- Fever within one week of the operation
- Constant pain in the belly, or pain that becomes worse with time
- Pus/discharge from the wound
- Distension of abdomen
MYTHS & FACTS
Myth:- Women experience weight gain.
Fact:- The increase in weight is a result of age and not due to the operation.
Myth:- The period flow increases.
Fact:- Any irregularity in periods is because of age or some other reason that needs to be diagnosed. It has nothing to do with the operation.
Myth:- One can still have children after the operation.
Fact:- If the tubes are ligated properly, then a woman cannot conceive as tubal ligation is a permanent and irreversible contraceptive method.
Male Surgical Contraception
Description: Vasectomy (male sterilization) is the only permanent method of contraception for men. It is a safe, simple and effective minor surgical procedure to seal the tubes (called vas deferens) that carry sperm. This stops sperm from being passed into the ejaculated fluid.
Considerations: Vasectomy is a permanent and irreversible method, and should only be adopted by those who either do not want any children or already have the desired number of children.
Vasectomy offers no protection against sexually transmitted infections and HIV/AIDS.
Availability: Some MSS centres and government RHA centres.
Effectiveness: over 99%.
Precaution: Vasectomy is not effective immediately, therefore condoms should be used for the next 25 ejaculations; or the partner must use contraceptives for the next three months.
MSS services include every aspect of the vasectomy process: consultation/counseling, procedure, aftercare and follow-ups.
The procedure is performed by highly trained doctors and is very simple. It is carried out under local anesthetic, involves simple techniques to seal the tubes, and takes 5-10 minutes to complete. No stitches are required and post-operative recovery is very quick.
- Intercourse, strenuous activity or exercise is to be avoided for 48 hours after the operation.
- The incision needs to be kept dry for three days. However, the area around the incision may be washed 24 hours after the operation.
- The clinic, doctor or health worker must be contacted in case of any problem, such as fever, and swelling and pain in the wound.
- Condoms should be used for the next 25 ejaculations in case the partner is not using any form of contraception.
Myths & Facts:
Myth:- There is loss of libido after the operation.
Fact:- The operation has no effect on male sexual desire.
Myth:- An infection may occur after the operation, which may be dangerous.
Fact:- No infections are developed if the operation is done under hygienic conditions.
Myth:- The operation can be unsuccessful.
Fact:- The operation cannot be unsuccessful. There is a collection of sperm (male seeds) in the ducts that are discharged for three months after the operation. Therefore, contraceptive methods, such as condoms, should be used during this period.
This is a method of contraception that can be used after unprotected sex – whether in the absence of a contraceptive method or in instances where a contraceptive method has failed (a leaked condom, missed pill, etc.). Emergency contraception is not to be considered a regular method of contraception. It is essential to use a reliable contraceptive method and to be aware of the risks carried by unprotected sex, such as sexually transmitted infections and HIV/AIDS.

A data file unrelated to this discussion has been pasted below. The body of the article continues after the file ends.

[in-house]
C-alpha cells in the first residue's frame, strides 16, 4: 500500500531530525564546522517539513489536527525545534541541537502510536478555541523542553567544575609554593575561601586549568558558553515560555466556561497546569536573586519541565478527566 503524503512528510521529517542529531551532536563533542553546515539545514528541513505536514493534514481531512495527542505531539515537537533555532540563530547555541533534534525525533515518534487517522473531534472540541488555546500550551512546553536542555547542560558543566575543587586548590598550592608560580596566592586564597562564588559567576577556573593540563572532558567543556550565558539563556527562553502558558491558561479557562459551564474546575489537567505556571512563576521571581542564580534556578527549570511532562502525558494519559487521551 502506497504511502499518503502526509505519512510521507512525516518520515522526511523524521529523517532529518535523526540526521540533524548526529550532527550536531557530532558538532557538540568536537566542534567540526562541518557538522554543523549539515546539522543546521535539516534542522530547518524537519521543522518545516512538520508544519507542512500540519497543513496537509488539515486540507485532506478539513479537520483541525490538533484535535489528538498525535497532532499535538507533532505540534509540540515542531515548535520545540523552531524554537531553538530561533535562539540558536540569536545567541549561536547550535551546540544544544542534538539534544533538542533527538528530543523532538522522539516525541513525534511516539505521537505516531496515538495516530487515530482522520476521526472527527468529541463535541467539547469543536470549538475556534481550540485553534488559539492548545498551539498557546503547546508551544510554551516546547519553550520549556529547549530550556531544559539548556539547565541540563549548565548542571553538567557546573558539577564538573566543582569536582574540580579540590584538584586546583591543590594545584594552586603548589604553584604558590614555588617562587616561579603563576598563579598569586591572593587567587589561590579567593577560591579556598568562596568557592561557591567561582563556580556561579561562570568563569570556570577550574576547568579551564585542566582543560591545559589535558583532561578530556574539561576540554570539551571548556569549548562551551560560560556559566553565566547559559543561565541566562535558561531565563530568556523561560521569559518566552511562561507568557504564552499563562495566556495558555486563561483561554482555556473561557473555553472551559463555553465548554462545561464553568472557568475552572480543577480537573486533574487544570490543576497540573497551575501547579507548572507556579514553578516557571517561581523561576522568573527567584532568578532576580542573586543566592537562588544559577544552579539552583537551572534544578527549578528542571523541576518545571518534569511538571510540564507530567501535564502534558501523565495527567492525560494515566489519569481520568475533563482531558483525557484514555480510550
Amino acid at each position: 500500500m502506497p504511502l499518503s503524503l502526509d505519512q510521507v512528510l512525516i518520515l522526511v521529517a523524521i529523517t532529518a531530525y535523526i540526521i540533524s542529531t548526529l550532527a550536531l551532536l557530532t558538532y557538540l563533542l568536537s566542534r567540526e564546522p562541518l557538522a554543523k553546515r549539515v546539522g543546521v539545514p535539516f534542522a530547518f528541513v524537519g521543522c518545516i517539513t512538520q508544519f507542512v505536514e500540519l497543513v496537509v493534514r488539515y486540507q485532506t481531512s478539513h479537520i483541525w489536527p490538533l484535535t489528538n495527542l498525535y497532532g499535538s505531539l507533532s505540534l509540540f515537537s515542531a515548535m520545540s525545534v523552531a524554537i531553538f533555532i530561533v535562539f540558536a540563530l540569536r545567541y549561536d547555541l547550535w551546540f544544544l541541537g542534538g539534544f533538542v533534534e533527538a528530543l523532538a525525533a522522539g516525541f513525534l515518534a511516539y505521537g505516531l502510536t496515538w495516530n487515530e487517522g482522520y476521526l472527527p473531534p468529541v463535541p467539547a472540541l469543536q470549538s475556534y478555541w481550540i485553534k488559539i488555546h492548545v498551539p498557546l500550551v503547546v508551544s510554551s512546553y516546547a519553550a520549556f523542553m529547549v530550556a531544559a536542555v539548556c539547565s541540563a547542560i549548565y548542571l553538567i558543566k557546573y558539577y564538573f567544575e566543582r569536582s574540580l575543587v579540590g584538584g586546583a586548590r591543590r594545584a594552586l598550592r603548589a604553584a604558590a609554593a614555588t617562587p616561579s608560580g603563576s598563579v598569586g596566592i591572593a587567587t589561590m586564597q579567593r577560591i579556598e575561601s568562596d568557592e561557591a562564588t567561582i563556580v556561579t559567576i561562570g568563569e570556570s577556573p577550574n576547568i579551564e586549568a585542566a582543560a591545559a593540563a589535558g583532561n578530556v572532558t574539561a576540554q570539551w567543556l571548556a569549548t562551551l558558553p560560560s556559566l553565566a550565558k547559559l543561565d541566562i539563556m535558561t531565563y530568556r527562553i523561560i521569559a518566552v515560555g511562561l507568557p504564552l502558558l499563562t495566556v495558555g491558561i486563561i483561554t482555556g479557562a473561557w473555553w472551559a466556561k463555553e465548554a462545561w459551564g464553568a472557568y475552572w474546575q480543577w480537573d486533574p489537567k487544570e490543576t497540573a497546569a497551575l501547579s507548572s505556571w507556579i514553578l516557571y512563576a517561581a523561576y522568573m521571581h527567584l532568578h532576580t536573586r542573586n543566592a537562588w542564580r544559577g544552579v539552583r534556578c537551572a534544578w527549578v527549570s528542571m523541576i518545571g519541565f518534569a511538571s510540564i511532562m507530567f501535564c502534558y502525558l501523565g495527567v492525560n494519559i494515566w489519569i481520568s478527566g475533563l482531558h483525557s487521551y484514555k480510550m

Methods of Emergency Contraception
There are two methods of emergency contraception that can be used.
Up to five days: Emergency Contraceptive Pills
Description: Also known (incorrectly) as the ‘morning after pill’, it must be taken within 120 hours (five days) of unprotected sex. A specially formulated emergency contraceptive pill, such as Postinor, may be taken.
Four pills from a regular monthly contraceptive pill packet, available at MSS centres and most pharmacies, can also be taken. The first dose should be taken as soon as possible after unprotected sex and a repeated dose should be taken after 12 hours.
The pills work by stopping an egg from being released, stopping the sperm from reaching an egg, or preventing a fertilized egg from settling in the uterus. A second pill needs to be taken immediately if vomiting occurs within two hours of taking the first pill. Some women may experience a change in their menstrual pattern or some irregular bleeding or spotting.
Availability: All MSS centres.
Effectiveness: It is 95% effective if taken within 24 hours after unprotected sex. Effectiveness reduces with the passage of time.
Up to five days: Intrauterine Device (IUD / Coil):
If it is too late for taking the emergency contraceptive pill, then an IUD, also known as a Coil, can be inserted/fitted up to seven days after unprotected sex to prevent pregnancy. The IUD works by preventing an egg from being fertilized or implanted in the uterus. The IUD can be left in as a form of regular contraception or can be removed when need be.
Description: An IUD (also known as a Coil) is a small plastic and copper device, usually shaped like a T (Copper T) or inverted U (Multiload), which is fitted into the woman’s uterus by a doctor using a simple procedure. It works by preventing an egg from settling in the uterus. An IUD can stay in place for five years (Multiload) or twelve years (Copper T).
Considerations: An IUD offers no protection from sexually transmitted infections and HIV/AIDS. It may cause heavier, more painful periods, which settle within three months of insertion.
Availability: All MSS centres.